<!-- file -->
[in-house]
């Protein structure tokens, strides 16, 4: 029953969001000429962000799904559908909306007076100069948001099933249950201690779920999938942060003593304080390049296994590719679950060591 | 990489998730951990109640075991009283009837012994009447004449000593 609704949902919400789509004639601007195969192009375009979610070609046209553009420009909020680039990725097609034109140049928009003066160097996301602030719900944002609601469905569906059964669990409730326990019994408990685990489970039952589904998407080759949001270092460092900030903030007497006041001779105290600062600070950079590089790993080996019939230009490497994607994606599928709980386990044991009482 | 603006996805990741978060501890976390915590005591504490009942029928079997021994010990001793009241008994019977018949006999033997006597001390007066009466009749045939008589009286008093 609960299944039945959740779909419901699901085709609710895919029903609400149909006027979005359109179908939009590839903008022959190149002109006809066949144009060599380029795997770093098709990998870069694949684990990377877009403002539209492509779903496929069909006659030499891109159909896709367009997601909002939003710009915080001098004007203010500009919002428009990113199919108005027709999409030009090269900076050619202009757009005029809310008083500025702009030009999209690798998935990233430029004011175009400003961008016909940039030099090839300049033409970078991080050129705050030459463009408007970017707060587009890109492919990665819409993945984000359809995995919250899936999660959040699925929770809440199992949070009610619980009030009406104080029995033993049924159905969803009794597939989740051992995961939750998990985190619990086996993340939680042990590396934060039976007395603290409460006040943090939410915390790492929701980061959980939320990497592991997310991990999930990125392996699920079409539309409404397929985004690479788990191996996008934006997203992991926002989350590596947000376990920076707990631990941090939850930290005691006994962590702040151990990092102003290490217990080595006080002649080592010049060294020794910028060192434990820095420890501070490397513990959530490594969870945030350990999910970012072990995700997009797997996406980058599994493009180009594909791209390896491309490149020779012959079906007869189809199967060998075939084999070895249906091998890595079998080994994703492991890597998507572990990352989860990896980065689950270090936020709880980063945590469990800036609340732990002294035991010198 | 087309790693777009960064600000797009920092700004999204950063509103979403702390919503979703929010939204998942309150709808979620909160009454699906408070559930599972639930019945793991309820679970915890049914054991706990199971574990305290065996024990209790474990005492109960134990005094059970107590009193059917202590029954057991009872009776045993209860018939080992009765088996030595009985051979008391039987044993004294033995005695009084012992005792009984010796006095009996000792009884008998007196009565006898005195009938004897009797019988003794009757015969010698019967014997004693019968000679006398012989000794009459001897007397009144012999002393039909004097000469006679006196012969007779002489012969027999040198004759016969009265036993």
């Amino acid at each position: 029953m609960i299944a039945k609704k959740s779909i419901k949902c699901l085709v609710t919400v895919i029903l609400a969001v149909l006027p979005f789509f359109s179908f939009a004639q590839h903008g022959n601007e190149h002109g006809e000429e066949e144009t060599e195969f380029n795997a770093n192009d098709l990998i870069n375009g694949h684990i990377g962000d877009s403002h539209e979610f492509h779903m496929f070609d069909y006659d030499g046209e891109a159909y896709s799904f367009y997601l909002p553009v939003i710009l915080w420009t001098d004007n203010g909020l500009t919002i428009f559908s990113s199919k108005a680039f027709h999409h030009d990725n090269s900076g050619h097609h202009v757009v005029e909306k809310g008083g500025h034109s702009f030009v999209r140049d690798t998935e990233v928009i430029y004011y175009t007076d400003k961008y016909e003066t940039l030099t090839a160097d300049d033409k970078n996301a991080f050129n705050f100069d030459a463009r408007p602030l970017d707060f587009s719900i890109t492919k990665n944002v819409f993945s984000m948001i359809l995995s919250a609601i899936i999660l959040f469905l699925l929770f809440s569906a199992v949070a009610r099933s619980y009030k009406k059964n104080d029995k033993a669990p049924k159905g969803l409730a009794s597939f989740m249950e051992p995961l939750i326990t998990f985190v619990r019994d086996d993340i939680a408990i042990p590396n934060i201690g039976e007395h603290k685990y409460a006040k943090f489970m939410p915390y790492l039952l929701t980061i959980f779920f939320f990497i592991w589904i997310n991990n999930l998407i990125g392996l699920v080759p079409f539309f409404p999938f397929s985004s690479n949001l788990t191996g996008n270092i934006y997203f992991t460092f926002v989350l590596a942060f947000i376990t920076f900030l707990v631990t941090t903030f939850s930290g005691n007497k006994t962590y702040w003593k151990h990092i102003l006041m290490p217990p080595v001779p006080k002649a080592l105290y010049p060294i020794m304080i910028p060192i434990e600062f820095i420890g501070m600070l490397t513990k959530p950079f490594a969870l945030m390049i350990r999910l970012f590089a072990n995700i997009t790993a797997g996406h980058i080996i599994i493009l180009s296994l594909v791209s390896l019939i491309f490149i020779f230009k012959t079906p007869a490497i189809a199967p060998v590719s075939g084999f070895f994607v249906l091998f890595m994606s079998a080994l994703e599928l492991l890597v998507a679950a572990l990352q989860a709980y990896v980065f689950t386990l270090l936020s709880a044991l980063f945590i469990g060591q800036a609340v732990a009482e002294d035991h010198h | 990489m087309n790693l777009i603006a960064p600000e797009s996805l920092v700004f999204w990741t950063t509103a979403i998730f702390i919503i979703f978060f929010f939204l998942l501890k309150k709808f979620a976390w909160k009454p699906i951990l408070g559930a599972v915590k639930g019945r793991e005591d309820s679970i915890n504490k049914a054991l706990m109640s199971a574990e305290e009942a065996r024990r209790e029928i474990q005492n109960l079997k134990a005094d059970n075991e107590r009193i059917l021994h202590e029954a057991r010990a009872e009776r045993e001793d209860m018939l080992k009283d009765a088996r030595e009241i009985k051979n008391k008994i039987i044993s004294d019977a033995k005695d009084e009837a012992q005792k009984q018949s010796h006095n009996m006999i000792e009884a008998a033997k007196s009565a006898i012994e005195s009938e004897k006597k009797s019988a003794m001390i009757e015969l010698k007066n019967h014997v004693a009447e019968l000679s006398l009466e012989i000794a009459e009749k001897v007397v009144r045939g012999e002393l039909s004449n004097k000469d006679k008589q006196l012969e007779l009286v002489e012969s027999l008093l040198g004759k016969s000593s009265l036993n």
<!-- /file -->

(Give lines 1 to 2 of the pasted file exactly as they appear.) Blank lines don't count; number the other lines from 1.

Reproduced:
[in-house]
């Protein structure tokens, strides 16, 4: 029953969001000429962000799904559908909306007076100069948001099933249950201690779920999938942060003593304080390049296994590719679950060591 | 990489998730951990109640075991009283009837012994009447004449000593 609704949902919400789509004639601007195969192009375009979610070609046209553009420009909020680039990725097609034109140049928009003066160097996301602030719900944002609601469905569906059964669990409730326990019994408990685990489970039952589904998407080759949001270092460092900030903030007497006041001779105290600062600070950079590089790993080996019939230009490497994607994606599928709980386990044991009482 | 603006996805990741978060501890976390915590005591504490009942029928079997021994010990001793009241008994019977018949006999033997006597001390007066009466009749045939008589009286008093 609960299944039945959740779909419901699901085709609710895919029903609400149909006027979005359109179908939009590839903008022959190149002109006809066949144009060599380029795997770093098709990998870069694949684990990377877009403002539209492509779903496929069909006659030499891109159909896709367009997601909002939003710009915080001098004007203010500009919002428009990113199919108005027709999409030009090269900076050619202009757009005029809310008083500025702009030009999209690798998935990233430029004011175009400003961008016909940039030099090839300049033409970078991080050129705050030459463009408007970017707060587009890109492919990665819409993945984000359809995995919250899936999660959040699925929770809440199992949070009610619980009030009406104080029995033993049924159905969803009794597939989740051992995961939750998990985190619990086996993340939680042990590396934060039976007395603290409460006040943090939410915390790492929701980061959980939320990497592991997310991990999930990125392996699920079409539309409404397929985004690479788990191996996008934006997203992991926002989350590596947000376990920076707990631990941090939850930290005691006994962590702040151990990092102003290490217990080595006080002649080592010049060294020794910028060192434990820095420890501070490397513990959530490594969870945030350990999910970012072990995700997009797997996406980058599994493009180009594909791209390896491309490149020779012959079906007869189809199967060998075939084999070895249906091998890595079998080994994703492991890597998507572990990352989860990896980065689950270090936020709880980063945590469990800036609340732990002294035991010198 | 087309790693777009960064600000797009920092700004999204950063509103979403702390919503979703929010939204998942309150709808979620909160009454699906408070559930599972639930019945793991309820679970915890049914054991706990199971574990305290065996024990209790474990005492109960134990005094059970107590009193059917202590029954057991009872009776045993209860018939080992009765088996030595009985051979008391039987044993004294033995005695009084012992005792009984010796006095009996000792009884008998007196009565006898005195009938004897009797019988003794009757015969010698019967014997004693019968000679006398012989000794009459001897007397009144012999002393039909004097000469006679006196012969007779002489012969027999040198004759016969009265036993």